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Eur J Surg Oncol. 2019 Sep;45(9):1734-1739. doi: 10.1016/j.ejso.2019.03.036. Epub 2019 Mar 29.

Systemic inflammatory response after hyperthermic intraperitoneal chemotherapy (HIPEC): The perfusion protocol matters!

Author information

1
Surgical Oncology Research Laboratory, Department of Surgery & Transplantation, University Hospital of Zurich, Zurich, Switzerland.
2
Department of Surgery, Center for Peritoneal Carcinomatosis, Hanusch-Krankenhaus, Vienna, Austria.
3
Surgical Oncology Research Laboratory, Department of Surgery & Transplantation, University Hospital of Zurich, Zurich, Switzerland. Electronic address: kuno.lehmann@usz.ch.

Abstract

BACKGROUND:

CRS/HIPEC gained acceptance as a treatment for selected patients with peritoneal metastasis. However, the pathophysiology behind HIPEC is poorly understood, and a variety of regimens are currently in use. In this study, we describe for the first-time changes in the postoperative systemic inflammatory reaction, highly different among HIPEC treatment protocols.

METHODS:

HIPEC was performed with three protocols, different with regard to perfusion times and drugs: (mitomycinC/doxorubicin, 90min), (cisplatin, 90min) (oxaliplatin, 30min). Serial blood samples were assessed for C-reactive protein (CRP), white blood cells (WBC), pancreatic stone protein (PSP) and bacterial component (16s rDNA). The study was approved by the local ethics committee and registered at clinicaltirals.gov (NCT02741167).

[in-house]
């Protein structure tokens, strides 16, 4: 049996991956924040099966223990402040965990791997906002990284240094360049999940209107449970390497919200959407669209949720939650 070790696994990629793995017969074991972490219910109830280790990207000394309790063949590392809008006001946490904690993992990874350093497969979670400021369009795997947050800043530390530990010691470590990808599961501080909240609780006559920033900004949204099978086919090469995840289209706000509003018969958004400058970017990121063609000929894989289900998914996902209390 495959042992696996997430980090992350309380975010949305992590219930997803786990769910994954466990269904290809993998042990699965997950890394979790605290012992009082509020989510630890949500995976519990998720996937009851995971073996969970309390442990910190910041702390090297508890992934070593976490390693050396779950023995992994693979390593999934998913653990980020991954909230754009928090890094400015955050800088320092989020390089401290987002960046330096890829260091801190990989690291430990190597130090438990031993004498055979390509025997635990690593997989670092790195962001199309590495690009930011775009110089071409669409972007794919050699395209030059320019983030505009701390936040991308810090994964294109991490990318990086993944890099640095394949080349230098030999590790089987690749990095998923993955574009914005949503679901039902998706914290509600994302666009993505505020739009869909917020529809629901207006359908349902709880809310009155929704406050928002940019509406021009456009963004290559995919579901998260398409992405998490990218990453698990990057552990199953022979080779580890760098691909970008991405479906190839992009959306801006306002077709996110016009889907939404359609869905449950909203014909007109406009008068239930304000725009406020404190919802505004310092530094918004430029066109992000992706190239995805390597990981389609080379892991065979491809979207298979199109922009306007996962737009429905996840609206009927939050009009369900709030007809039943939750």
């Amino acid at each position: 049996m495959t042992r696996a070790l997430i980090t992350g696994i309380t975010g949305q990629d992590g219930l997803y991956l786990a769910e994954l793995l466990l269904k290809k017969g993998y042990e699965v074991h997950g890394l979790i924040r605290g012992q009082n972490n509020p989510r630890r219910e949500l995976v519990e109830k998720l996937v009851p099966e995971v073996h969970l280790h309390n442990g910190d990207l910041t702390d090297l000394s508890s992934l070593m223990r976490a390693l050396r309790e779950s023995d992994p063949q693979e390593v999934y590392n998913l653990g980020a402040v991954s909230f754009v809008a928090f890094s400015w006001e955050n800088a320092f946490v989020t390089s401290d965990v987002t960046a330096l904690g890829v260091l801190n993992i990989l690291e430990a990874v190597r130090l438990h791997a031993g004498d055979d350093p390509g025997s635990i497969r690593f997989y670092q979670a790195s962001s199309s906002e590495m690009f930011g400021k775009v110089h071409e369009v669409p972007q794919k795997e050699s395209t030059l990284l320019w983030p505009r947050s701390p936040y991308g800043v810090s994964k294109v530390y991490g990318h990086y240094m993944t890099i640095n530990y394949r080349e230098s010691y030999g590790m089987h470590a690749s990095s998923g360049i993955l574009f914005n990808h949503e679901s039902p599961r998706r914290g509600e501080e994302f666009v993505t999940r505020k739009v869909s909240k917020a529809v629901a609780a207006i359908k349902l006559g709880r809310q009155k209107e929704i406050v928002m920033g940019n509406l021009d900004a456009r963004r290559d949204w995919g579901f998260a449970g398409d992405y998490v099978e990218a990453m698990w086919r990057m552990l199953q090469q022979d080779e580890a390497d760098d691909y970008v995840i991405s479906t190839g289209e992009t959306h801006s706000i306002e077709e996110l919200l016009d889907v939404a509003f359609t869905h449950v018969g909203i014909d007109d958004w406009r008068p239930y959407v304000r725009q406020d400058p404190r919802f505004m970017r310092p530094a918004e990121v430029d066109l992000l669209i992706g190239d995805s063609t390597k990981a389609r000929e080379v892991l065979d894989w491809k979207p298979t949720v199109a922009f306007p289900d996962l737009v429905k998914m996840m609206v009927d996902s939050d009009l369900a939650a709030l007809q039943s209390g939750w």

RESULTS:

Overall, 140 patients from two European centers were included. In patients without postoperative complications, a secondary peak of inflammatory parameters, CRP (p = 0.015) and PSP (p = 0.004) was observed after HIPEC for 90 min with mitomycinC/doxorubicin or cisplatin but not after 30 min oxaliplatin. In patients after 90 min HIPEC, postoperative serum bacterial 16srDNA level were 2.1 times higher (95% CI 0.646-3.032, p = 0.015) compared to 30 min oxaliplatin.

DISCUSSION:

In conclusion, we identified a secondary inflammatory reaction after 90 min HIPEC, either with mitomycinC/doxorubicin or cisplatin, not observed after short course HIPEC with oxaliplatin. This protocol dependent physiology of acute phase proteins should be known in the clinical management of patients after HIPEC.

KEYWORDS:

Cytoreductive surgery (CRS); Hyperthermic intraperitoneal chemotherapy (HIPEC); Peritoneal metastasis

PMID:
30954352
DOI:
10.1016/j.ejso.2019.03.036

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